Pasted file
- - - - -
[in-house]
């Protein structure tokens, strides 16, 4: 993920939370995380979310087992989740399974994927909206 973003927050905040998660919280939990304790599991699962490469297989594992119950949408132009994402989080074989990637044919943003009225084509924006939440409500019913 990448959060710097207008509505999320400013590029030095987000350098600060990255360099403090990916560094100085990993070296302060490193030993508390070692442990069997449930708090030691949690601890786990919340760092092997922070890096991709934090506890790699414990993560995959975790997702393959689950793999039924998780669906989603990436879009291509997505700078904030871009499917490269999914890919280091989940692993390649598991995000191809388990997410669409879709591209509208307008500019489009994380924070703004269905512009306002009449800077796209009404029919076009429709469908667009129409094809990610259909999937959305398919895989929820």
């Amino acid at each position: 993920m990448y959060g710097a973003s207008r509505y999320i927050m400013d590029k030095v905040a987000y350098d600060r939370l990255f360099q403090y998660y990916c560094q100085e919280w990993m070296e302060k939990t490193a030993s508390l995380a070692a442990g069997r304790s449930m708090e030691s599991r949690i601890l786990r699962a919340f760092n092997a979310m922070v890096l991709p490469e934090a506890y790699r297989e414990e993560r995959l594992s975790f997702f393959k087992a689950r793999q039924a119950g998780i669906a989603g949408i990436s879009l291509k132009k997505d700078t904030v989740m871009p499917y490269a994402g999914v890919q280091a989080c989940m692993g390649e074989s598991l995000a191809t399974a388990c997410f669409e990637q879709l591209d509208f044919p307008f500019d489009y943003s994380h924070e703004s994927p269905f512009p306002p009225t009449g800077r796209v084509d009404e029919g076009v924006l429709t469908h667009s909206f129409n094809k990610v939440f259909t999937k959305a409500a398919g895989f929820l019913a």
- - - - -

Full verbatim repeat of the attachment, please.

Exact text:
[in-house]
């Protein structure tokens, strides 16, 4: 993920939370995380979310087992989740399974994927909206 973003927050905040998660919280939990304790599991699962490469297989594992119950949408132009994402989080074989990637044919943003009225084509924006939440409500019913 990448959060710097207008509505999320400013590029030095987000350098600060990255360099403090990916560094100085990993070296302060490193030993508390070692442990069997449930708090030691949690601890786990919340760092092997922070890096991709934090506890790699414990993560995959975790997702393959689950793999039924998780669906989603990436879009291509997505700078904030871009499917490269999914890919280091989940692993390649598991995000191809388990997410669409879709591209509208307008500019489009994380924070703004269905512009306002009449800077796209009404029919076009429709469908667009129409094809990610259909999937959305398919895989929820």
């Amino acid at each position: 993920m990448y959060g710097a973003s207008r509505y999320i927050m400013d590029k030095v905040a987000y350098d600060r939370l990255f360099q403090y998660y990916c560094q100085e919280w990993m070296e302060k939990t490193a030993s508390l995380a070692a442990g069997r304790s449930m708090e030691s599991r949690i601890l786990r699962a919340f760092n092997a979310m922070v890096l991709p490469e934090a506890y790699r297989e414990e993560r995959l594992s975790f997702f393959k087992a689950r793999q039924a119950g998780i669906a989603g949408i990436s879009l291509k132009k997505d700078t904030v989740m871009p499917y490269a994402g999914v890919q280091a989080c989940m692993g390649e074989s598991l995000a191809t399974a388990c997410f669409e990637q879709l591209d509208f044919p307008f500019d489009y943003s994380h924070e703004s994927p269905f512009p306002p009225t009449g800077r796209v084509d009404e029919g076009v924006l429709t469908h667009s909206f129409n094809k990610v939440f259909t999937k959305a409500a398919g895989f929820l019913a």